Mechanical and electromagnetic transverse load effects on superconducting niobium-tin performance
Massachusetts Institute of Technology. Dept. of Nuclear Science and Engineering.
Joseph V. Minervini and Jeffrey P. Freidberg.
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Cable-in-Conduit Conductor is the typical geometry for the conductor employed in superconducting magnets for fusion applications. Once energized, the magnets produce an enormous electromagnetic force and very large transverse loads are applied against the strands. This large force results in a degradation of the performance of the superconducting magnets. In this thesis work transverse load experiments on sub-sized cables, have been designed to study the mechanical and electrical transverse load effects on superconducting cables. Two devices to apply external mechanical loads to a cable have been developed and several different size cables have been tested simulating the International Thermonuclear Experimental Reactor (ITER) Lorentz stress conditions. The first device was designed to use a circular turn sample of a 36-strand cable. Four samples were successfully tested with this device and significant degradations of the critical current due to the external transverse loads have been measured. However, all samples showed unexpectedly large initial degradations that made an analysis of transverse load effects of the samples difficult. The second device was developed for a hairpin configuration. Three different size cables of a single strand, a triplet and a 45-strand cable were systematically tested using this method. This hairpin sample device has successfully operated and provided very reliable experimental data. The experimental results were difficult to explain by existing theories.(cont.) A new model based on contact mechanics concepts has been developed to determine the number of contacts and the effective contact pressure among the strands in a cable. The model was used to analyze and accurately calculate the displacements of a cable under transverse mechanical load, and it has evaluated the effective contact pressures between strands for the first time. The new model can explain the Lorentz force and contact pressure distribution effect on the critical current degradation of the tested samples. The 3-strand data and their critical current behavior as a function of the effective contact pressure were used to predict the test behavior of a 45-strand cable. It was also used to simulate the critical current degradations of various cables including ITER full size cables. The model has predicted an initial degradation of 20% for an ITER TF cable of 1152 strands at 68 kA operational current caused by the transverse Lorentz load effect only. Parametric studies of the model have indicated that the initial degradation could be reduced by shortening the twist pitch length of the initial stages of a full size cable or by mechanically supporting the last stage bundles of the cable. This thesis work shows for the first time, that the transverse Lorentz load effect, which is inherent in the CICC design, contributes a significant fraction of the degradation of a large Nb3Sn superconducting cable. The model quantifies the degradation and this information could be used in better estimating the appropriate margin requirements in magnet design.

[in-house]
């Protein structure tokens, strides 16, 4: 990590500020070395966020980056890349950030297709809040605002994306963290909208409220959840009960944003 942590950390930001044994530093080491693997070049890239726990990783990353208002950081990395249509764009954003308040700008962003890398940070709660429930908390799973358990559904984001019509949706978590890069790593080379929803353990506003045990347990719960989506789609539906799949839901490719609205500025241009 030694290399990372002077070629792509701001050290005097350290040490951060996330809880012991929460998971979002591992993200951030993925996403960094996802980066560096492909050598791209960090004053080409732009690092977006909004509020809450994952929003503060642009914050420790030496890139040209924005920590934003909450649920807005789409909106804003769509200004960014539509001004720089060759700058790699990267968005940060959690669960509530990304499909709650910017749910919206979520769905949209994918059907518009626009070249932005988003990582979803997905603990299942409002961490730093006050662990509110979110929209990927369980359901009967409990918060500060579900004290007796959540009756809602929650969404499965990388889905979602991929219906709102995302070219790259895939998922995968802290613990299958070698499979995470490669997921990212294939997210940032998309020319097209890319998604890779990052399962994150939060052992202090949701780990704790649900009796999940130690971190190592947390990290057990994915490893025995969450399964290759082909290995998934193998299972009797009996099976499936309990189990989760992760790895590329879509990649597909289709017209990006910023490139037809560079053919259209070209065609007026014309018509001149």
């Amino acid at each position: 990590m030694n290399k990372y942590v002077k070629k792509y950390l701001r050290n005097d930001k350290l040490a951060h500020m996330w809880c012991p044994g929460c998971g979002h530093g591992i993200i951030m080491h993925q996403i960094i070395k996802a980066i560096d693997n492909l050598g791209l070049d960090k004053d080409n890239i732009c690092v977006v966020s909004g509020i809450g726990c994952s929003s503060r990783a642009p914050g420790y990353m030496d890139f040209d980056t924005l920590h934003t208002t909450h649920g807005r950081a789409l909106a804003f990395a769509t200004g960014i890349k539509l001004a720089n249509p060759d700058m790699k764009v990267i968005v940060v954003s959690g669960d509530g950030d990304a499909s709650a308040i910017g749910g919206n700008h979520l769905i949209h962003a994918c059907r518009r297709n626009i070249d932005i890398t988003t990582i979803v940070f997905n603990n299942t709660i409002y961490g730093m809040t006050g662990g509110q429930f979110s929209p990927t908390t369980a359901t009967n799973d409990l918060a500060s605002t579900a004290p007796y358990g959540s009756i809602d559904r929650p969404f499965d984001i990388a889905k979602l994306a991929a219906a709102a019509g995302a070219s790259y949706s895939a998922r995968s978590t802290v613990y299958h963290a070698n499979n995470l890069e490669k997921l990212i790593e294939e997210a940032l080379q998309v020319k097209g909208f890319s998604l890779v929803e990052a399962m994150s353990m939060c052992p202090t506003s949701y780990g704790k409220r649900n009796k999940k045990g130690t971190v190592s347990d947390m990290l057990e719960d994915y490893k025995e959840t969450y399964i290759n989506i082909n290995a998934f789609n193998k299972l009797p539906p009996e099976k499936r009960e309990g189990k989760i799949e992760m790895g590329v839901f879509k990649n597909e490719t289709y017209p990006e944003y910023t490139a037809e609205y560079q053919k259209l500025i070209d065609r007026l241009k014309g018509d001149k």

Thesis (Ph. D.)--Massachusetts Institute of Technology, Dept. of Nuclear Science and Engineering, 2009.Cataloged from PDF version of thesis.Includes bibliographical references (p. 233-238).
DepartmentMassachusetts Institute of Technology. Department of Nuclear Science and Engineering
Massachusetts Institute of Technology
Nuclear Science and Engineering.